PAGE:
- The Washington Times - Friday, February 27, 2004

RAMALLAH, West Bank — Palestinian leader Yasser Arafat, furious at accusations of corruption and autocracy within the leadership of the dominant Fatah party he founded, stormed out of a crucial meeting of its 126-person Revolutionary Council yesterday for the second time in two days.

“I will not be part of this meeting because it is setting the Palestinian people ablaze,” a member of the Revolutionary Council quoted Mr. Arafat as yelling at the meeting yesterday.

“He is angry about everything, and against, well, anything,” said the member who did not want to be identified.

The meeting, set to end later yesterday, also saw a clash between Mr. Arafat and his former security strongman Naser Yussef. The pair traded insults late Thursday, with the aging Palestinian leader hurling a microphone at Mr. Yussef, who threw back a pen, Fatah sources told Agence France-Presse on the condition of anonymity.

The sources said the quarrel over some “insignificant subject” — but conceded there was a lot of bad blood between them. Public works minister Azzam al-Ahmad also downplayed the incident: “The row lasted less than a minute and had no importance,” he said.

Mr. Arafat yesterday promised long-overdue elections in Fatah within a year — responding to growing demands for change — but disgruntled younger activists said they doubt the Palestinian leader will keep his word, the Associated Press reported.

Mr. Arafat’s promise came amid demands by reformers to elect new Fatah leaders. The reformers accuse Mr. Arafat of condoning widespread corruption in Fatah and of denying residents of the West Bank and the Gaza Strip a leading voice in its Central Committee, the main decision-making body.

The committee is dominated by persons Mr. Arafat brought with him when he returned to the Palestinian territories from Tunisia in 1994. Mr. Arafat has kept a tight grip on power and resisted reform.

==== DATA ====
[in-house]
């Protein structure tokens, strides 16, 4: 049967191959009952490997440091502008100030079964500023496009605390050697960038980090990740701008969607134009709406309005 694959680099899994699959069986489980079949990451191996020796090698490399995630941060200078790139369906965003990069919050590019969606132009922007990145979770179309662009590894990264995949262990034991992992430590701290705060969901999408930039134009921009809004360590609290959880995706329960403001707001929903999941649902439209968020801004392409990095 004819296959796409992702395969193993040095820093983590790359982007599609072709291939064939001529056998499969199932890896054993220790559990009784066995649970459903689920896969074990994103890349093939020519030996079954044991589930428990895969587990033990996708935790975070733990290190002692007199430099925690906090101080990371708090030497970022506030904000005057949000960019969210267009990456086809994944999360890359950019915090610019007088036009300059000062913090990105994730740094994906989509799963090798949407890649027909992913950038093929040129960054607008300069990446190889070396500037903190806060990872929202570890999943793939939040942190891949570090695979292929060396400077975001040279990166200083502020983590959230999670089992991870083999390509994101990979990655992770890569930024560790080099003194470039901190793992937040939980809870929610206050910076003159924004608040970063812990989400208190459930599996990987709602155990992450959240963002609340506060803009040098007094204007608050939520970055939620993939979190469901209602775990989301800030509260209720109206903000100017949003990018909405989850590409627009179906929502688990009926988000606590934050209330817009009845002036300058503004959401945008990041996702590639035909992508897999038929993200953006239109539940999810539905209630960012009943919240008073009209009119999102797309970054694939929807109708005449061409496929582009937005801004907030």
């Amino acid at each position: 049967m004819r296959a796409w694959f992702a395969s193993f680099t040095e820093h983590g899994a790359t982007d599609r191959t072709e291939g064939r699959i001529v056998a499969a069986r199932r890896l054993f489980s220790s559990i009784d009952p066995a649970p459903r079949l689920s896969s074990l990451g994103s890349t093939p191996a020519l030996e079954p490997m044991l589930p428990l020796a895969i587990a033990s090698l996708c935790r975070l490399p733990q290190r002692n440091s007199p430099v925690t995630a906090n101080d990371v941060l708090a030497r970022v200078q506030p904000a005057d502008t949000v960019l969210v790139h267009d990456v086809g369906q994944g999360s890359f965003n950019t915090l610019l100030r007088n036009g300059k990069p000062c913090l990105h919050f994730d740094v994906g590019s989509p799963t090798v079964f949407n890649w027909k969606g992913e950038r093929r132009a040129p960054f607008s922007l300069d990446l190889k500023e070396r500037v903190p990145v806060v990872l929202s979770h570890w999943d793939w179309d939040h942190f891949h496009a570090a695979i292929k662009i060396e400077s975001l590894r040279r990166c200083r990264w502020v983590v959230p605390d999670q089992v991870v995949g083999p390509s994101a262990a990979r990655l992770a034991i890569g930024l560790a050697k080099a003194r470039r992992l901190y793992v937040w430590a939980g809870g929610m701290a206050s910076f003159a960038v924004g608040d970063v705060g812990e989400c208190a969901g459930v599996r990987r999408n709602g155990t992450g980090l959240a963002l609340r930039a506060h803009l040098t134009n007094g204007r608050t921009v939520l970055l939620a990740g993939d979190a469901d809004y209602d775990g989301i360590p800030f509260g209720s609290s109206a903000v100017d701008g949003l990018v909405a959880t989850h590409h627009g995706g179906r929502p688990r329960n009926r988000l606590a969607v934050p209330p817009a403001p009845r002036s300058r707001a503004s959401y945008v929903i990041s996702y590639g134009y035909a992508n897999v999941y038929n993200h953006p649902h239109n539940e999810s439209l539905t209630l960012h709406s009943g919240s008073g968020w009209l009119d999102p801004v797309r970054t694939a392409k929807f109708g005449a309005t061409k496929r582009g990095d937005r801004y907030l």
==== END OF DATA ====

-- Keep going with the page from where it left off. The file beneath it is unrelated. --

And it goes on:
Participants at the Revolutionary Council meeting said Mr. Arafat agreed to hold a party convention within a year, rejecting demands to hold it within six months. They said the main purpose of the convention would be to elect a new Central Committee.

Some Fatah activists were skeptical that Mr. Arafat would carry out his pledge. They said he has often made such promises in the past and could easily use Israeli-Palestinian tensions as an excuse for delays.

Mr. Arafat listened to the participants, Amin Maqbol, a council member, told the AP. “But the question is if these reforms will be implemented on the ground after the meeting ends.”

A Fatah convention is to be held every five years, but the last one took place in 1989.

In violence yesterday, a Palestinian gunman shot and killed two Israelis traveling in a car in the West Bank, an army spokesman said.

Also, a Palestinian suicide bomber riding a bicycle blew himself up near the Jewish settlement of Kfar Darom in the Gaza Strip. The Islamic Jihad group claimed responsibility.

Earlier, Israeli police fired rubber bullets and hurled stun grenades at a disputed Jerusalem holy site to disperse dozens of Palestinian stone-throwers among crowds of Muslim worshippers. No one was hurt.

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